Am I right in thinking that the graph at the top relates to the *number* of landfalling TCs in the WNP? If so, it does not say very much about what we are interested in, since both theory and observations, (including Webster, Holland, Curry and Chang 2005) indicate that it is the intensity of TCs that will increase, while the frequency of regular TCs will be unaffected or even diminish.

Roger Pielke, Jr. said...

-18-Richard Lawson

Thanks ... you are close. It is the number of the most intense storms (which are Cat 3+).

A key point here is that if the projections of increased intensity are correct, we would not be able to detect such an increase until the latter half of the 21st century. So I do wonder why people think that we will be able to detect those changes today ... you have to conclude that the models are very wrong if you believe that.


Tom G said...

Just in time to take advantage of the Haiyan publicity, I got a solicitation phone call from the Environmental Defense Fund this AM, which after thanking me for past support (last contribution about 1990, FYI), the next sentence was, "With the increase in extreme weather events..."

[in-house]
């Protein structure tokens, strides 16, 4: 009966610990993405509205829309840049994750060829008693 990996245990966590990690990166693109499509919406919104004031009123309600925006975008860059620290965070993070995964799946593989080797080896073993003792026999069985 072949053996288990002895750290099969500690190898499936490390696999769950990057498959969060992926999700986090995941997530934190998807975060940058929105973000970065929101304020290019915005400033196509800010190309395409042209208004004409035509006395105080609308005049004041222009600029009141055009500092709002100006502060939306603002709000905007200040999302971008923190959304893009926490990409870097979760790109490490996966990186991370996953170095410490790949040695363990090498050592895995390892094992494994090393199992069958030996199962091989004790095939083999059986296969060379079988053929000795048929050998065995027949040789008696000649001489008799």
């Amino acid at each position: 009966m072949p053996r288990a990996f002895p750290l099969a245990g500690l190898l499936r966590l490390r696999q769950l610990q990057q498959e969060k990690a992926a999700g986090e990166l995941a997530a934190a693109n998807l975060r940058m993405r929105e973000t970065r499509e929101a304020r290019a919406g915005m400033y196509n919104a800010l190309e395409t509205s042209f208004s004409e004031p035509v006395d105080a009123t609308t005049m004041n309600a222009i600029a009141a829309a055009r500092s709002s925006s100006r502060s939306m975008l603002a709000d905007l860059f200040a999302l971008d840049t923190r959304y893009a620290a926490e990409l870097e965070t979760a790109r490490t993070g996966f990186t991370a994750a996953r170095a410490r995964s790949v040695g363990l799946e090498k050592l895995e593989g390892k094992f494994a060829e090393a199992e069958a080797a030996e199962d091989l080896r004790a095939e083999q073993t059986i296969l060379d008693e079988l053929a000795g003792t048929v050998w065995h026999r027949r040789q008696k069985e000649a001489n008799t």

My response was that there has been no increase in extreme weather events, and you would have known that if you had read any of Roger Pielke Jr.'s peer reviewed articles.

EliRabett said...

Tom, Roger Pielke Jr.'s peer reviewed papers do not actually say that. They mostly say that there has been no increase in the damage as measured by money, or that there has been no increase in cyclones that hit the shore. Those are very different things.

Brian said...

Albatross (#9 and #10),

You quote the Kossin paper "stronger tropical cyclones, globally, have become more intense at a rate of about +1 m s− 1 decade−1during the 28 -yr period 1982– 2009, but the statistical significance of this trend is marginal [p-value = -0.1]."

In other words, the trend does not reach the usual measure of statistical significance. It's not valid to claim increasing intensity based on that. In addition, finding the trend from the low point in 1982 makes it unreliable, even if statistical significance at the 95% level is achieved. Trends that do not account for or cover full cycles of phenomena like the AMO, PDO, ENSO and so on conflate natural decadal variability with long-term trends. Nothing terribly useful can be said, even with statistical significance.

You also respond by saying "Before accusations are made about cherry picking by certain "honest" brokers, the authors in Koppin et al. provide very sound reasons for going back to 1982 and not earlier."